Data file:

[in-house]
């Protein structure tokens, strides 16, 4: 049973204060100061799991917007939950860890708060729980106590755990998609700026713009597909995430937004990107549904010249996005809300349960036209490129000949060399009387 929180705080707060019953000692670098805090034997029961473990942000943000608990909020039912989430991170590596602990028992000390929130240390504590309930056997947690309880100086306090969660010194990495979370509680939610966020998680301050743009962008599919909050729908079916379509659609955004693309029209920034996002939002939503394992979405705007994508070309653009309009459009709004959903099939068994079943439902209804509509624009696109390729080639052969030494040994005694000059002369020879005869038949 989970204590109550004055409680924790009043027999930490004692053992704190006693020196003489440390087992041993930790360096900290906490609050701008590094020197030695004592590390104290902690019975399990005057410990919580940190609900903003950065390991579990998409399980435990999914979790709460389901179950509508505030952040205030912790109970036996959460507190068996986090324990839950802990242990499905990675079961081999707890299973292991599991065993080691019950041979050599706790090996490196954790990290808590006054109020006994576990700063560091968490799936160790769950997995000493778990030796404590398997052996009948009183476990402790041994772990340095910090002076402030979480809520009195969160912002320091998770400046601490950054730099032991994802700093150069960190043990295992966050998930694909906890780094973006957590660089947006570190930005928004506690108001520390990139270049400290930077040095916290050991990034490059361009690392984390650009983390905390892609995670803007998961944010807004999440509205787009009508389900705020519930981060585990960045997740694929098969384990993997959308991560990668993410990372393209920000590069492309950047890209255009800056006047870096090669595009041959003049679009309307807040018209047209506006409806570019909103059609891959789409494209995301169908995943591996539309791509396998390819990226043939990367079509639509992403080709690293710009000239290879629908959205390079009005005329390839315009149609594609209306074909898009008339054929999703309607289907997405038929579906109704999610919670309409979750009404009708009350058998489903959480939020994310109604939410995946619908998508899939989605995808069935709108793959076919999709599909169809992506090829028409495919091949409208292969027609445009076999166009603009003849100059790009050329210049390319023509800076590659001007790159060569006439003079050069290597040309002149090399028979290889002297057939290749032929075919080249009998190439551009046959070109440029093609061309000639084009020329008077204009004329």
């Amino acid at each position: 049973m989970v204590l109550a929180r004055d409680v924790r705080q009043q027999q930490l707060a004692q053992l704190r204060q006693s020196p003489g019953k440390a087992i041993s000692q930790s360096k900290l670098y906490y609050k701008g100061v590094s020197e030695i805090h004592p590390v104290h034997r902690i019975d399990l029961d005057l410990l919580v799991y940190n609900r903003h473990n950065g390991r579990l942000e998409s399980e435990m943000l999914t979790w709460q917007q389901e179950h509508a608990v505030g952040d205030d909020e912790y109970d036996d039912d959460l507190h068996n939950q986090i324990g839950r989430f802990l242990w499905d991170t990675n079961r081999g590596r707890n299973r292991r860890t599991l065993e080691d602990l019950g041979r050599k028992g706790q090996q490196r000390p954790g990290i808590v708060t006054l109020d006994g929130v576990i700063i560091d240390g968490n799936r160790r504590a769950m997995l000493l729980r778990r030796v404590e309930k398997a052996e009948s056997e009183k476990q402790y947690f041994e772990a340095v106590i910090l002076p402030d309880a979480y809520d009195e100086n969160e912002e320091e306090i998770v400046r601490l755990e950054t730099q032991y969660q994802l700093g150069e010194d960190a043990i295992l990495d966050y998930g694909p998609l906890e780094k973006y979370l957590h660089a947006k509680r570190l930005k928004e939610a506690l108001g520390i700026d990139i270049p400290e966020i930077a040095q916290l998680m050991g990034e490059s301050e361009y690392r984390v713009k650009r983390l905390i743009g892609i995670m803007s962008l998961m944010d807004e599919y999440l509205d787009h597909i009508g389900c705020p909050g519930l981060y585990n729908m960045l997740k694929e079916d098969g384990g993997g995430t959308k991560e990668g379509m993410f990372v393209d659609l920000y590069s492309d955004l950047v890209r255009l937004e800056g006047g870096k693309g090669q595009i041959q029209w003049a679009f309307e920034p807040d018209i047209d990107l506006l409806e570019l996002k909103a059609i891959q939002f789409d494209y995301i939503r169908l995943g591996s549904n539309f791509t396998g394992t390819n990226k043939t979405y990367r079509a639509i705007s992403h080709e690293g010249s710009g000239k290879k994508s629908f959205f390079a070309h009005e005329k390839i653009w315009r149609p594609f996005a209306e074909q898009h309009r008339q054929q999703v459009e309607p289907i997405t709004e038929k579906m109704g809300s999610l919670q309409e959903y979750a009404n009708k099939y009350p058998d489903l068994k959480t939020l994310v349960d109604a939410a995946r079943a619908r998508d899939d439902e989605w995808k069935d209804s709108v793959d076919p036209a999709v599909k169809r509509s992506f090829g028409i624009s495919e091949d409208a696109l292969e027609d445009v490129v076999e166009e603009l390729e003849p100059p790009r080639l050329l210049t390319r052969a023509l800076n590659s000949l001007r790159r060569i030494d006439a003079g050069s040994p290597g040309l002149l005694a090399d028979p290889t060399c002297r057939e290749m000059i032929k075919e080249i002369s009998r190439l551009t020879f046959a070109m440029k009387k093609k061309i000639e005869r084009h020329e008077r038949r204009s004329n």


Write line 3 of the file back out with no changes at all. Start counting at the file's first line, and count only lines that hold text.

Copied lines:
């Amino acid at each position: 049973m989970v204590l109550a929180r004055d409680v924790r705080q009043q027999q930490l707060a004692q053992l704190r204060q006693s020196p003489g019953k440390a087992i041993s000692q930790s360096k900290l670098y906490y609050k701008g100061v590094s020197e030695i805090h004592p590390v104290h034997r902690i019975d399990l029961d005057l410990l919580v799991y940190n609900r903003h473990n950065g390991r579990l942000e998409s399980e435990m943000l999914t979790w709460q917007q389901e179950h509508a608990v505030g952040d205030d909020e912790y109970d036996d039912d959460l507190h068996n939950q986090i324990g839950r989430f802990l242990w499905d991170t990675n079961r081999g590596r707890n299973r292991r860890t599991l065993e080691d602990l019950g041979r050599k028992g706790q090996q490196r000390p954790g990290i808590v708060t006054l109020d006994g929130v576990i700063i560091d240390g968490n799936r160790r504590a769950m997995l000493l729980r778990r030796v404590e309930k398997a052996e009948s056997e009183k476990q402790y947690f041994e772990a340095v106590i910090l002076p402030d309880a979480y809520d009195e100086n969160e912002e320091e306090i998770v400046r601490l755990e950054t730099q032991y969660q994802l700093g150069e010194d960190a043990i295992l990495d966050y998930g694909p998609l906890e780094k973006y979370l957590h660089a947006k509680r570190l930005k928004e939610a506690l108001g520390i700026d990139i270049p400290e966020i930077a040095q916290l998680m050991g990034e490059s301050e361009y690392r984390v713009k650009r983390l905390i743009g892609i995670m803007s962008l998961m944010d807004e599919y999440l509205d787009h597909i009508g389900c705020p909050g519930l981060y585990n729908m960045l997740k694929e079916d098969g384990g993997g995430t959308k991560e990668g379509m993410f990372v393209d659609l920000y590069s492309d955004l950047v890209r255009l937004e800056g006047g870096k693309g090669q595009i041959q029209w003049a679009f309307e920034p807040d018209i047209d990107l506006l409806e570019l996002k909103a059609i891959q939002f789409d494209y995301i939503r169908l995943g591996s549904n539309f791509t396998g394992t390819n990226k043939t979405y990367r079509a639509i705007s992403h080709e690293g010249s710009g000239k290879k994508s629908f959205f390079a070309h009005e005329k390839i653009w315009r149609p594609f996005a209306e074909q898009h309009r008339q054929q999703v459009e309607p289907i997405t709004e038929k579906m109704g809300s999610l919670q309409e959903y979750a009404n009708k099939y009350p058998d489903l068994k959480t939020l994310v349960d109604a939410a995946r079943a619908r998508d899939d439902e989605w995808k069935d209804s709108v793959d076919p036209a999709v599909k169809r509509s992506f090829g028409i624009s495919e091949d409208a696109l292969e027609d445009v490129v076999e166009e603009l390729e003849p100059p790009r080639l050329l210049t390319r052969a023509l800076n590659s000949l001007r790159r060569i030494d006439a003079g050069s040994p290597g040309l002149l005694a090399d028979p290889t060399c002297r057939e290749m000059i032929k075919e080249i002369s009998r190439l551009t020879f046959a070109m440029k009387k093609k061309i000639e005869r084009h020329e008077r038949r204009s004329n």